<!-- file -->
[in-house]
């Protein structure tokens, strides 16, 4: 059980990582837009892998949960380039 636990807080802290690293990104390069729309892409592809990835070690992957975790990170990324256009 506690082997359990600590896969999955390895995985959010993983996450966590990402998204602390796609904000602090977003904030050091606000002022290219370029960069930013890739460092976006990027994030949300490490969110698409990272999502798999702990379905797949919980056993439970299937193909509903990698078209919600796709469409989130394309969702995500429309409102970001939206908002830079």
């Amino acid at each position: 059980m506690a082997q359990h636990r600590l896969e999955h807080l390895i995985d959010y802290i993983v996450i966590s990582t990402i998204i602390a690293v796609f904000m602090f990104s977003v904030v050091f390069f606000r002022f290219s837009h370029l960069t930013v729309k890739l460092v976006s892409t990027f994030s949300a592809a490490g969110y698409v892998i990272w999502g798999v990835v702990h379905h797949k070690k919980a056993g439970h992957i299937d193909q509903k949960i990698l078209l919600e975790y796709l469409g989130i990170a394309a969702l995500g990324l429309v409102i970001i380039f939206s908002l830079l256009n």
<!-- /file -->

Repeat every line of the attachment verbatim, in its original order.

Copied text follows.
[in-house]
């Protein structure tokens, strides 16, 4: 059980990582837009892998949960380039 636990807080802290690293990104390069729309892409592809990835070690992957975790990170990324256009 506690082997359990600590896969999955390895995985959010993983996450966590990402998204602390796609904000602090977003904030050091606000002022290219370029960069930013890739460092976006990027994030949300490490969110698409990272999502798999702990379905797949919980056993439970299937193909509903990698078209919600796709469409989130394309969702995500429309409102970001939206908002830079």
């Amino acid at each position: 059980m506690a082997q359990h636990r600590l896969e999955h807080l390895i995985d959010y802290i993983v996450i966590s990582t990402i998204i602390a690293v796609f904000m602090f990104s977003v904030v050091f390069f606000r002022f290219s837009h370029l960069t930013v729309k890739l460092v976006s892409t990027f994030s949300a592809a490490g969110y698409v892998i990272w999502g798999v990835v702990h379905h797949k070690k919980a056993g439970h992957i299937d193909q509903k949960i990698l078209l919600e975790y796709l469409g989130i990170a394309a969702l995500g990324l429309v409102i970001i380039f939206s908002l830079l256009n």